Families of three U.S. soldiers killed in Jordan are officially demanding that Jerusalem Sbarro restaurant bomber Ahlam Aref Ahmad Al-Tamimi be extradited to the United States from Jordan to face trial as a condition for settlement on the case involving the murder of their sons.
The father of one of the soldiers, attorney James R. Moriarty, has taken the lead in confronting the Jordanian government over the attack.
Staff Sgt. James Moriarty, 27, of Kerrville, Texas, Staff Sgt. Kevin McEnroe, 30 and Staff Sgt. Matthew Lewellen, 27 were all members of the U.S. Army’s 5th Special Forces Group, “Green Berets.” They were sent to Jordan to train Syrian opposition forces at the base as part of a CIA program that was started a few years ago.
In November 2016, as they entered the King Faisal Air Base, about 145 miles south of Amman, M’aarek Abu Tayeh opened fire on their military convoy, killing the three soldiers.
A seven minute security video documenting the killing showed what Moriarty senior called “incredibly aggressive behavior,” prompting him to ask what had motivated the Jordanian gunman.
“Why would he open fire on someone who was five feet away from him, who was clearly not a threat? Why did he shoot to kill?” asked Moriarty senior.
Not one bullet hit a vehicle, according to FBI forensics: further proof the gunman had aimed to kill from the start. None of the American soldiers had fired a weapon, despite Jordan’s initial statement the behavior of the U.S. special forces had somehow triggered the shooting.
According to the surveillance video described by the relatives, Lewellen and McEnroe were the first to be hit by gunfire. Moriarty and another soldier jumped out of their cars to take cover and returned fire from their pistols, according to the descriptions of the video.
They yelled that they were friendly forces, the relatives said.
Moriarty senior wrote to Jordan’s King Abdullah II about the case in April of this year, but never received a response.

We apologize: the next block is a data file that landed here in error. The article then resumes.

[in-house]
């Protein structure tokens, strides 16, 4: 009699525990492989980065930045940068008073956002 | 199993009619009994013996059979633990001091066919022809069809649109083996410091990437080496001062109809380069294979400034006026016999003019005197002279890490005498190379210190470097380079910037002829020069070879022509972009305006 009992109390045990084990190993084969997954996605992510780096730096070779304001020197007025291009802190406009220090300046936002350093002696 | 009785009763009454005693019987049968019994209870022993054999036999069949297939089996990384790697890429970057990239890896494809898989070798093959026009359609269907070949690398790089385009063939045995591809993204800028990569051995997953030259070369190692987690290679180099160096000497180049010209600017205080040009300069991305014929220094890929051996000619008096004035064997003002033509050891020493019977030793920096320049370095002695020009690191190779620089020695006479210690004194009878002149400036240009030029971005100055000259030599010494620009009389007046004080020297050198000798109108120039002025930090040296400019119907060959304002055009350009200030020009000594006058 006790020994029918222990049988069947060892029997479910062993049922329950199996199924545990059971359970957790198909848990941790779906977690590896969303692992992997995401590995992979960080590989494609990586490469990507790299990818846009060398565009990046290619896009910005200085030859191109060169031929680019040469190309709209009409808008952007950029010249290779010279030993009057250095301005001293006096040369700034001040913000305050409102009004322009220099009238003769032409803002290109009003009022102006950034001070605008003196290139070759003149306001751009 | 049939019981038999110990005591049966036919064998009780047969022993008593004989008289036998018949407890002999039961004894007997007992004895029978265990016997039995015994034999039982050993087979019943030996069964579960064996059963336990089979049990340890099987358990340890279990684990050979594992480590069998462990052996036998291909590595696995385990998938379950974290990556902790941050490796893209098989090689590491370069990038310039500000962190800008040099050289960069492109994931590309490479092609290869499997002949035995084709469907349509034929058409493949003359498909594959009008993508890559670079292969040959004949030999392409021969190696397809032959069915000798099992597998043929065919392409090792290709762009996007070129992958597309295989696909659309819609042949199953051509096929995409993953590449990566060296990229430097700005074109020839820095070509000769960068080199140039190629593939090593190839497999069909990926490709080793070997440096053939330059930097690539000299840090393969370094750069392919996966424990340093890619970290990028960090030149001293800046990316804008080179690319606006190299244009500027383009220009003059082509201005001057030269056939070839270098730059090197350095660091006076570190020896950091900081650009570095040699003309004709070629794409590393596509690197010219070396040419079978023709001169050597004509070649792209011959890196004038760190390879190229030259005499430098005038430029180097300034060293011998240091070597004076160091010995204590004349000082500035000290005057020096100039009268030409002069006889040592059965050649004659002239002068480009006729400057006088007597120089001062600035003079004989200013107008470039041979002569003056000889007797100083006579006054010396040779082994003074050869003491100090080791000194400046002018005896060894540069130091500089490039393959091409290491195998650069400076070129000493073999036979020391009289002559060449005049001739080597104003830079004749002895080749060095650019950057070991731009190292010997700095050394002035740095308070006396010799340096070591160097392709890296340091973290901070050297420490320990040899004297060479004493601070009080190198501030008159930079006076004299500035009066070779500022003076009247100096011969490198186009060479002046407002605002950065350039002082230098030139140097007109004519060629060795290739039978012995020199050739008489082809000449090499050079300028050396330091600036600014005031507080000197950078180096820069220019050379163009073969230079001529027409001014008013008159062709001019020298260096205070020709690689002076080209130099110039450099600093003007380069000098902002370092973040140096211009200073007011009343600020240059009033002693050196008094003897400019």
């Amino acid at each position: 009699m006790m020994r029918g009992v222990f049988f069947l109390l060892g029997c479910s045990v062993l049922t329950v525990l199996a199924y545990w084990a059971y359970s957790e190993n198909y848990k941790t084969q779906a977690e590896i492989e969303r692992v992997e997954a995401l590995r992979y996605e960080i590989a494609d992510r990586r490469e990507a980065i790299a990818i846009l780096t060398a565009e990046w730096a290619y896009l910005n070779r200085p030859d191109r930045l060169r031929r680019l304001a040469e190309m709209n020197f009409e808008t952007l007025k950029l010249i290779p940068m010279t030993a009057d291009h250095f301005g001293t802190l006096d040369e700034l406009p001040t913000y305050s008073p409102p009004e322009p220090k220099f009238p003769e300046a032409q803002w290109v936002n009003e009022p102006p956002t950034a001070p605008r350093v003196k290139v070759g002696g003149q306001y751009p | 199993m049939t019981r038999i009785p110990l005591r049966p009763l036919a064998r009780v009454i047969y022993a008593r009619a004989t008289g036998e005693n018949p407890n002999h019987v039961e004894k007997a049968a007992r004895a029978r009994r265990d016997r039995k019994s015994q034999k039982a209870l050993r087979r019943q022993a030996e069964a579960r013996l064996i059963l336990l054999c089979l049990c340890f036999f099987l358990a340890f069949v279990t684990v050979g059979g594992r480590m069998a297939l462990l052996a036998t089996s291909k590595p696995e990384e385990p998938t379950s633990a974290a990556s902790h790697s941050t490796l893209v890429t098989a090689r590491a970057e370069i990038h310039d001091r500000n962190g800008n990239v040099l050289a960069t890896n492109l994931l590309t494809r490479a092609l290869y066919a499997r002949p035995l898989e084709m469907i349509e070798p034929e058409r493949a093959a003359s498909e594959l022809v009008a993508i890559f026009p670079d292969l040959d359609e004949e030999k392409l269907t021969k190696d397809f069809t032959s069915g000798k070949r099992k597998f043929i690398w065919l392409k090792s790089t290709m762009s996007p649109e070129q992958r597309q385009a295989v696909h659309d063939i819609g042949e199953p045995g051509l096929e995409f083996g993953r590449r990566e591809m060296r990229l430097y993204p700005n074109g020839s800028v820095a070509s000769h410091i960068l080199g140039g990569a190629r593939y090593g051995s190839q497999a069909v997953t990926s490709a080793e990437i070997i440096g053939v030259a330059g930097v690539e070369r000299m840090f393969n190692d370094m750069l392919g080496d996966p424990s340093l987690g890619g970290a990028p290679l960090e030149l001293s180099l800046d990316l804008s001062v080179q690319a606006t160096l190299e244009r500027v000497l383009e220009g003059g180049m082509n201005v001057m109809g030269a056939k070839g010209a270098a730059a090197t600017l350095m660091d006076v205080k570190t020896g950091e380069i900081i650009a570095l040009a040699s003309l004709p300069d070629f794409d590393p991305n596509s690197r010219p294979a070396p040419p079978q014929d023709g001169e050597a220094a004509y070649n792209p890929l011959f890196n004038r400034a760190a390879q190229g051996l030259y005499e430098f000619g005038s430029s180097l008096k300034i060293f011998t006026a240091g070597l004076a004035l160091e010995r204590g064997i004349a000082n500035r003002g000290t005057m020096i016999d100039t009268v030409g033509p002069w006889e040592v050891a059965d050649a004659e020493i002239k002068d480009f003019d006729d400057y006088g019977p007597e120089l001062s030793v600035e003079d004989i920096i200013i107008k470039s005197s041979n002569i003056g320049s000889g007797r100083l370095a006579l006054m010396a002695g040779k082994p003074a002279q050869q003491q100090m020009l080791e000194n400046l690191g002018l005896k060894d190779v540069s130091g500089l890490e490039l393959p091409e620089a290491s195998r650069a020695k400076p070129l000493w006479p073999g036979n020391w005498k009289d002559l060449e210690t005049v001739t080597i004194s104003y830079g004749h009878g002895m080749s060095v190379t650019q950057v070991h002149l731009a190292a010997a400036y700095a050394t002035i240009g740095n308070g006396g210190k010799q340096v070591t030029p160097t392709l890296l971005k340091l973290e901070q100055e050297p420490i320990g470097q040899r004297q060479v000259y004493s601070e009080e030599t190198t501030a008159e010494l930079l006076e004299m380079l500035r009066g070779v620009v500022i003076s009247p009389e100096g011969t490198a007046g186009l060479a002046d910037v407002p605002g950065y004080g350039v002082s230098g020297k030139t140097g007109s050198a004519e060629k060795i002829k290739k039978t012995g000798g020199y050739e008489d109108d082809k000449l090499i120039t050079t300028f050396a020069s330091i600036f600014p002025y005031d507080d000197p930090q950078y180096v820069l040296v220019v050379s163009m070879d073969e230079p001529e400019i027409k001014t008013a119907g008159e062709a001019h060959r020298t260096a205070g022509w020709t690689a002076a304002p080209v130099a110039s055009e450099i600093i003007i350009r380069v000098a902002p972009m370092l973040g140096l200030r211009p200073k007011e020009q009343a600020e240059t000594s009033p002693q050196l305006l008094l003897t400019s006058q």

Last month, however, Abu Tayeh was finally charged and convicted of premeditated murder in the killing of all three, although he pleaded not guilty at a military court in Amman.
Some of the relatives criticized Jordan’s handling of the case and are disappointed al-Tuwayha didn’t receive the death penalty, saying the maximum sentence in this case, life in prison, was not enough.
Jordan allows for the death sentence in terrorist cases.
Attorney Moriarty wrote in a subsequent letter to the Jordanian Ambassador to the United States, H.E. Dina Kawar, that the first demand by the Moriarty, McEnroe and Lewellen families had already been met: the successful prosecution of Abu Tayeh.
“This is a good first step,” he said in the letter, but “it is only the first step.”
The US Embassy said, “We are reassured to see the perpetrator brought to justice.”
The families, Moriarty pointed out, “requested the extradition of Ahlam Aref Ahmad Al-Tamimi for criminal prosecution in the United States. This has not been acted on and we request that he be extradited within the next 30 days.”
In addition to extradition, the families are also asking for “military or criminal charges against all the Jordanian military gate guards and the barrel truck operators for dereliction of duty for failing to protect the lives of our soldiers or cowardly conduct under fire.
“We are aware that some action has been taken against them but we have not been advised what action has been taken,” the letter reads.
“We also request that Jordan allow the FBI to reinterview M’aarek Abu Tayeh to see if he is ready to acknowledge why he chose to kill our sons,” Moriarty wrote.
“Because the video should have no further restrictions given that it has been offered into evidence, we request release of the video to the families immediately,” he added.
Only after the above preconditions are met, according to the letter, the attorney expects to have a discussion about restitution to each of the three families.